The fact is that belief cannot be coerced and the refusal to express a belief does not equate to atheism, which does express a belief. If you want to use the term "strong" and "weak" atheism, a strong atheist would be one who claims that the non-existence of G-d can be empirically demonstrated, i.e. he purports to "know" that G-d does not exist, while a weak atheist would be an agnostic who believes there is no G-d.

But an agnostic who adopts no belief is not any kind of atheist at all, so please stop misusing these terms.

Orthoprax said...

DY,

"Instead of analogizing belief to whether the recipient takes the ice cream, let's instead equate non-belief with not liking ice cream (doesn't like ice cream equals atheism)."

I'm sorry, but that's wrong. You're turning around the analogy from what it was, a question of fact (do you or do you not) into an unrelated (do you or do you not want). A person who likes ice cream and still turns it down is like the atheist who likes the idea of god but still rejects it. Unrelated and unimportant to the question.

"The fact is that belief cannot be coerced and the refusal to express a belief does not equate to atheism, which does express a belief."

Do I need to break down the word again? A - without, theism - belief in god. If you do not have a belief in god then you are an atheist. If god is not part of your belief system, be it through active rejection or passive non-acklowledgment, the idea of god is _still_ not part of your belief system.

You're free to disagree, but you're not giving me any reason to adopt your side of things. You're just telling me what you think.

"But an agnostic who adopts no belief is not any kind of atheist at all, so please stop misusing these terms."

Does the agnostic include god in the things he believes in? If not...

Divrei Yashar said...

You can't define a word as correctly used in English by breaking down the Greek. Here's a dictionary definition of atheism:

1. Disbelief in or denial of the existence of God or gods;
2. The doctrine that there is no God or gods.

I know you'll now quibble and say "disbelief" means only the lack of an affirmative belief (in fact the dictionary definition of disbelief is refusal or reluctance to believe). I think it is pretty clear that the dominant tenor of the above definition requires a more positive disbelief than the scrupulous neutrality of a principled agnostic.

The Columbia online Encyclopedia defines atheism as "denial of the existence of God or gods or of any supernatural existence, to be distinguished from agnosticism, which holds that the existence cannot be proved". That seems to me to be correct.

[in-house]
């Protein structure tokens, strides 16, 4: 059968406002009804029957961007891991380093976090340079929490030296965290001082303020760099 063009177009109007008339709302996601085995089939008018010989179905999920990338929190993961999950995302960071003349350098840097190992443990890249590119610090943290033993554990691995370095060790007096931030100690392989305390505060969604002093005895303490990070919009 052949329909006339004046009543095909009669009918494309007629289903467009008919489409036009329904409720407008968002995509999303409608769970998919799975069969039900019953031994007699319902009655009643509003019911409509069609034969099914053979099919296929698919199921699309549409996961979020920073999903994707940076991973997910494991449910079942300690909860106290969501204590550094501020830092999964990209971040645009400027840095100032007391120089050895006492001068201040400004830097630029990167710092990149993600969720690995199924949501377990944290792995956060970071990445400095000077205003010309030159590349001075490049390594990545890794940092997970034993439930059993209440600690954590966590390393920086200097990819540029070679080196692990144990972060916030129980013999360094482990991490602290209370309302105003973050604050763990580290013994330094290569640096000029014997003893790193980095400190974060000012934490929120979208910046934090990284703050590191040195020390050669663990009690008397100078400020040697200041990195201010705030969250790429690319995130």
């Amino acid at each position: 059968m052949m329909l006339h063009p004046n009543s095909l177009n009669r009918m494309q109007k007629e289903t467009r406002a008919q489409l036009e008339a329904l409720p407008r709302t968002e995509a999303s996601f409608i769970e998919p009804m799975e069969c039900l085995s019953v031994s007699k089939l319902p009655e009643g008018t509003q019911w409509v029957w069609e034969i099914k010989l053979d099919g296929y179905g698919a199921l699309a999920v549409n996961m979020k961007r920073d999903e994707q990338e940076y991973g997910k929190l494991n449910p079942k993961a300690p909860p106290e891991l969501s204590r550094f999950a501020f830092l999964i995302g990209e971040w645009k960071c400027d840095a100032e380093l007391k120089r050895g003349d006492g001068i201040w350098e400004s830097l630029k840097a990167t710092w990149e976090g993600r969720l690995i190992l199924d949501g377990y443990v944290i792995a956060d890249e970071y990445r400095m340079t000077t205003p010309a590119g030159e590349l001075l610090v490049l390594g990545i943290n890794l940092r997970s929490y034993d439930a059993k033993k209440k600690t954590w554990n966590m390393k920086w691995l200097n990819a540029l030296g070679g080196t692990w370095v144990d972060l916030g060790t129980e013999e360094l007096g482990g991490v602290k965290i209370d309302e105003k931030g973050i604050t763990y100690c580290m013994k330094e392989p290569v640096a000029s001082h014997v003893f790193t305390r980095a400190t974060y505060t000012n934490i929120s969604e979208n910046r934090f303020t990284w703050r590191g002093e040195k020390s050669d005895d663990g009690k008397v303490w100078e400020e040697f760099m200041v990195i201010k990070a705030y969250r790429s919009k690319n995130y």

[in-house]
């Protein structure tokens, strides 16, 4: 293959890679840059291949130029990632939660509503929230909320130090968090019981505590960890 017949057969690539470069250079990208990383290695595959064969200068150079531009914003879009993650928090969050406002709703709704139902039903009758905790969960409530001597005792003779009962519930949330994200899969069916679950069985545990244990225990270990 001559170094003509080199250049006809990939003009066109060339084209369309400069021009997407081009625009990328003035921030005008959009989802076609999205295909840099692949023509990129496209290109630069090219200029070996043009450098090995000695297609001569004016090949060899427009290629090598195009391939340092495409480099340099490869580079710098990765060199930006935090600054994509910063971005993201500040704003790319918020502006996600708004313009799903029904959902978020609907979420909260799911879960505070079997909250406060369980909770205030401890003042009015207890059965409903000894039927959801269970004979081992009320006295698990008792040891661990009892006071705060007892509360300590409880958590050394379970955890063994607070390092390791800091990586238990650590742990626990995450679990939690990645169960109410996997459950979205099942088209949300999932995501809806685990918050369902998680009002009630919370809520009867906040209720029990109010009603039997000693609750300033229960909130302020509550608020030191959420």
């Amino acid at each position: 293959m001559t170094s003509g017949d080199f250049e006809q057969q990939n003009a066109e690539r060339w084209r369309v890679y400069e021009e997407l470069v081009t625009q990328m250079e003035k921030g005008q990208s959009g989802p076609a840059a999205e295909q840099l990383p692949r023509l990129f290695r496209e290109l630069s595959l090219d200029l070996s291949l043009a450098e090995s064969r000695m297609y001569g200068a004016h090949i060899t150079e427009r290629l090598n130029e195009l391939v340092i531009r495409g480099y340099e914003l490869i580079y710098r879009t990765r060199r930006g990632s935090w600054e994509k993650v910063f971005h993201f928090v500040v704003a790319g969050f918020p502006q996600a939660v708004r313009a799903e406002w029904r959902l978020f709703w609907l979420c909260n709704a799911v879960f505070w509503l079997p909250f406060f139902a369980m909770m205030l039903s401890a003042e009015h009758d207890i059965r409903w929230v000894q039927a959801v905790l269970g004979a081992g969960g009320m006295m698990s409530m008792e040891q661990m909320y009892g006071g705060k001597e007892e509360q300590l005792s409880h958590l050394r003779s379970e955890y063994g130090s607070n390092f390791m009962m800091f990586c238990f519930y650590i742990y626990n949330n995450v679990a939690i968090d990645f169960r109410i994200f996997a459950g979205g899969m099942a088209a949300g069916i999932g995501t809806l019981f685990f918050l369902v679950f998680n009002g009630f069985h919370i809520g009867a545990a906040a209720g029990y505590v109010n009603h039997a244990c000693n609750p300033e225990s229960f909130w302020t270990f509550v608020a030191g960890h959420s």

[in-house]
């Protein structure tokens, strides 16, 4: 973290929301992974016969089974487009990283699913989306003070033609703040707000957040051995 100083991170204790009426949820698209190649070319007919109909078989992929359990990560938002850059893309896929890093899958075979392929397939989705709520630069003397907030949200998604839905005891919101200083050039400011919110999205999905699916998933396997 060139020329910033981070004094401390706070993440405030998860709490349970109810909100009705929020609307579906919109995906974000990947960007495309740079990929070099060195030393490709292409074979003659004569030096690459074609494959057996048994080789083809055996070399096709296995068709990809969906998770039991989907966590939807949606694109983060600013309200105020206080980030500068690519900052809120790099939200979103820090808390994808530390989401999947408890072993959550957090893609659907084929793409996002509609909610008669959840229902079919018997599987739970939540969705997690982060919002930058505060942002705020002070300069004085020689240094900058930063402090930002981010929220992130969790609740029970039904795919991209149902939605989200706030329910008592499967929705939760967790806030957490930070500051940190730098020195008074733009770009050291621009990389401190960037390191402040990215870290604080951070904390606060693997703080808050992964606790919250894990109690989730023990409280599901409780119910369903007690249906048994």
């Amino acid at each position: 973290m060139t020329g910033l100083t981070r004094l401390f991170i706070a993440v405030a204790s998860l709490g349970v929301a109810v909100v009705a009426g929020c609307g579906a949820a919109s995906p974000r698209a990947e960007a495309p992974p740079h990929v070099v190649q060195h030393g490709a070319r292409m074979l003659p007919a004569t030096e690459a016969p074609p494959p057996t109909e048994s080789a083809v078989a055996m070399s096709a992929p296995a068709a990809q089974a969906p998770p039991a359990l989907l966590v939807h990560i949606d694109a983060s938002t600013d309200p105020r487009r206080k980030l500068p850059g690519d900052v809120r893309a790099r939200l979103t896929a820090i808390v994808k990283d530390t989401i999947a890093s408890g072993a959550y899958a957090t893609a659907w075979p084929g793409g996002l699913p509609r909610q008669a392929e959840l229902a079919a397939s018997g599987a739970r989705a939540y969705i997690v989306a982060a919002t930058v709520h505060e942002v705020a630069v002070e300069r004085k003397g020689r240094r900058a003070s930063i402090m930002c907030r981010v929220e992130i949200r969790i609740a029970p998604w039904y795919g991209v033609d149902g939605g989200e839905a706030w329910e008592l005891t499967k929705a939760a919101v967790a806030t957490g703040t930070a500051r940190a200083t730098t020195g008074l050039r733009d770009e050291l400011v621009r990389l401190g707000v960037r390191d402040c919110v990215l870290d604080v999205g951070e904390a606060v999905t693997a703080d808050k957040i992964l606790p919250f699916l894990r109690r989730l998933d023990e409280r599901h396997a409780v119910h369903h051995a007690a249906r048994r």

I did see some examples of the usage that you urge, in which any lack of affirmative theistic belief is defined as atheism, but the problem with that usage is that, as the Encyclopedia definition makes clear, it would blur the distinction between atheism and agnosticism. The degree of confusion engendered by this usage over a NTGH, for example, is reason enough to eschew this definition and preserve the classical distinction between atheist and agnostic.

Divrei Yashar said...

Also, your modification of my modification of your ice cream analogy merely makes my point that it was a weak analogy in the first place.

Orthoprax said...

DY,

"...is reason enough to eschew this definition and preserve the classical distinction between atheist and agnostic."

The "classical distinction" was a qualitative one. They actually meant totally different things. They weren't supposed to be on the same scale but at right angles to one another.

My usage is keeping to the classical distinction. Dictionaries today do not define what a word means, but how it is commonly used. That's why terms evolve and languages change.

I make a point about these terms because I want to conserve the actual meaning and now how they've been demeaned over time.

I actually think the way the terms are used today are more confusing because most agnostics live their lives under the presumption of there not being a god anyway. They just don't want to be called atheists because of the negative connotations associated with the term. In all practicality most atheists are agnostics and most agnostics are atheists.

"Also, your modification of my modification of your ice cream analogy merely makes my point that it was a weak analogy in the first place."

I didn't modify your analogy, I returned it to mine. It's only weak if you don't want to accept the actual definitions of the terms.

Anonymous said...

My Personal experience is that although I accept the natural world is a result of a natural process I see in scientific explanation and theory elements that both contradict and indicate the possibillity of the exsistance of an intelligence. Therefore I cannot say in my own mind with honesty that there either is or is not such an intelligence. What I can be certain of is that I reject all forms of orgnised religion for this is created by humanity in its entirity as a comfort blanket to ward off the possibility of final oblivion after death.

Ergo, I am Agnostic. If it is proven, I will believe in an omnipotent intelligence. If it disproven I will be an Atheist.

Orthoprax said...

Anon,

Are you familiar with the 'teapot in orbit around Saturn' analogy?